• Trilemma

            Nobody knowingly chooses damnation.

          • It is the only way to be damned: to explicitly request it by thoughts or actions.

            God is the victim of every one of your blasphemies and other evils. Trying to claim to be the victim just because you are being Judged and your ultimate wishes heeded is absurd.

          • God is eternal, meaning beyond time.

            Are you trying to call God a “chicken” if he does not accept your unrepentant satanic self into Heaven?

          • This is a sore spot for you as evidenced by your repeated bargaining to try to get out of it. Just repent.

          • Before then, people were sent to the land of the dead, basically limbo.

            They knew intrinsically that the truly evil would join the devil in somewhere really bad.

          • Trilemma

            Please quote an Old Testament Bible verse where God told somebody about limbo.

          • The land of the dead is limbo

          • Ignorance is hardly an excuse for a severe crime that puts everyone and yourself in mortal danger.

            I would say more people than are damned going by the evil of fallen man everyone sees daily. Just look at the satanic stuff you advocate for.

          • If they mortally sinned, then they chose it willingly.

            Going by how demonic the natives of South America were, you bet quite a lot of them chose it.

          • Only way to get into Heaven is through the Church God established for that purpose.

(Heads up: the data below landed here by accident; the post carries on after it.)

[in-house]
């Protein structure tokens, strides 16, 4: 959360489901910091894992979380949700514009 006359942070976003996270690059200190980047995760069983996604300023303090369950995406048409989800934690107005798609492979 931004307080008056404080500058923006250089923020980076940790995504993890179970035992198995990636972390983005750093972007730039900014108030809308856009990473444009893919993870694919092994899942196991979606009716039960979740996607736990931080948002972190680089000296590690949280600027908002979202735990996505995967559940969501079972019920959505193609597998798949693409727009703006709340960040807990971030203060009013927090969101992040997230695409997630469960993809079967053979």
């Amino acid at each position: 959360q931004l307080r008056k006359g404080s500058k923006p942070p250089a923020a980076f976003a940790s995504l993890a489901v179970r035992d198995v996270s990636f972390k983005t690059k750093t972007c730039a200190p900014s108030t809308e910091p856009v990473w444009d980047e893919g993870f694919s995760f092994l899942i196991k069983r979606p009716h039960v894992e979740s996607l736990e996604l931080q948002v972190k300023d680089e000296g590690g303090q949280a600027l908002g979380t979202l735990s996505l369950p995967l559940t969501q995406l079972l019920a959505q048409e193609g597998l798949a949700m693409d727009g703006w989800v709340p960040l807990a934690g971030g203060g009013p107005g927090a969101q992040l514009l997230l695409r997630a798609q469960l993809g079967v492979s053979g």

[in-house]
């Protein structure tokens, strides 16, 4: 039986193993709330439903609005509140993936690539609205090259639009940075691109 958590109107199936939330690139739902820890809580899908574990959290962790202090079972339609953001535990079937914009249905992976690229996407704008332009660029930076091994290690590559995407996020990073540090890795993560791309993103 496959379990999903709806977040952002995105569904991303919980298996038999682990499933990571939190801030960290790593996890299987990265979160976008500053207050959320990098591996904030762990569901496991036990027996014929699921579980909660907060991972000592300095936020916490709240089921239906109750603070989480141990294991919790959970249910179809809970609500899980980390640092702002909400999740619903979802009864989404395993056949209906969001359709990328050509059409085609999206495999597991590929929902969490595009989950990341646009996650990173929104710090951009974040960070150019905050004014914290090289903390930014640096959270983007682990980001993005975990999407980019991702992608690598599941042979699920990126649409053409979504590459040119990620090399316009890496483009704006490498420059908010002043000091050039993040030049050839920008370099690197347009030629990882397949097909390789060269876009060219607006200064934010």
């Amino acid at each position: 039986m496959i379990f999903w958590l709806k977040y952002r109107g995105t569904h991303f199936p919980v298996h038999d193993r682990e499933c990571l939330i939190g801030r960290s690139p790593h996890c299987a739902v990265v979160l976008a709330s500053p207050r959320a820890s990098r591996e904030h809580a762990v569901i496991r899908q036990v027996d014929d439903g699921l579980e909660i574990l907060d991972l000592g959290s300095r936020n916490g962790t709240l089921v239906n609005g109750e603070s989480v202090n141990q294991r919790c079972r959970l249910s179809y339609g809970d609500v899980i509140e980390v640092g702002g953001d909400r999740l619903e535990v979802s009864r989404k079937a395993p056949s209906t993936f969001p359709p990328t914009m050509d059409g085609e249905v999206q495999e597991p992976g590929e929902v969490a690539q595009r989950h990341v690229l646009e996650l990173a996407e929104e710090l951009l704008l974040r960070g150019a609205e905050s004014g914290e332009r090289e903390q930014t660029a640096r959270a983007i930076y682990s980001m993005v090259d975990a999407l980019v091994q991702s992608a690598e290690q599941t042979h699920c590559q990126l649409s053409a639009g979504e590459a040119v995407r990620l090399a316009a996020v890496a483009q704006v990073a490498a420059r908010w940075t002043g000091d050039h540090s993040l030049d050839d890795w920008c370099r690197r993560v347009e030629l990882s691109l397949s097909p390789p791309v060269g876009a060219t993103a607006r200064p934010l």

• Trilemma

            Please quote the Bible verse that says the only way to get to Heaven is through the Church.

          • It is the purpose of the Church besides reuniting humanity.

          • Trilemma

            Please quote the Bible verse that says the only way to get to Heaven is through the Church.

          • It is the dogma of the Church. The Church was created by God and is run by God. The Church is the Body of Christ after all. It is the only way to get to God.

            No one can receive the Beatific Vision outside of the Church. Certainly not you, considering there is not a post I see of yours that does not outright support some satanic ritual, communist/gnostic evil, or blasphemy.

            you put yourself in grave danger, and willingly with malicious intent of dragging others with you and subverting God’s order. This is not some tiny thing to be overlooked. Insulting God, bargaining with your own ego, and other absurdity won’t help you.

          • If they mortally sinned, they are damned. If they didn’t mortally sin, they are in Limbo.

          • If they committed mortal sin, they did choose it loud and clear by basically committing spiritual suicide.

          • Trilemma

            How could the Incas possibly know about all the different mortal sins?

          • For example: murder, sodomy, etc are evil no matter what. It doesn’t matter what they know or claim to know.

            This goes against every satanic thing you believe, but reality does not depend on your ego.

          • Trilemma

            How could the Incas know that it is a mortal sin not to attend mass?

          • They aren’t in the Church. Attending Mass on Holy Days is to renew Baptismal Vows and be present for Consecration.

            There are hundreds if not thousands of mortal sins, that you try to bargain and subvert your way out of the very simple/obvious examples I gave by deflecting to something that doesn’t even apply to non-Catholics is absurd.

          • Trilemma

            Again, how could the Incas possibly know about all the thousands of different mortal sins to be able to avoid hell?

          • They are self evident, and ignorance is no excuse.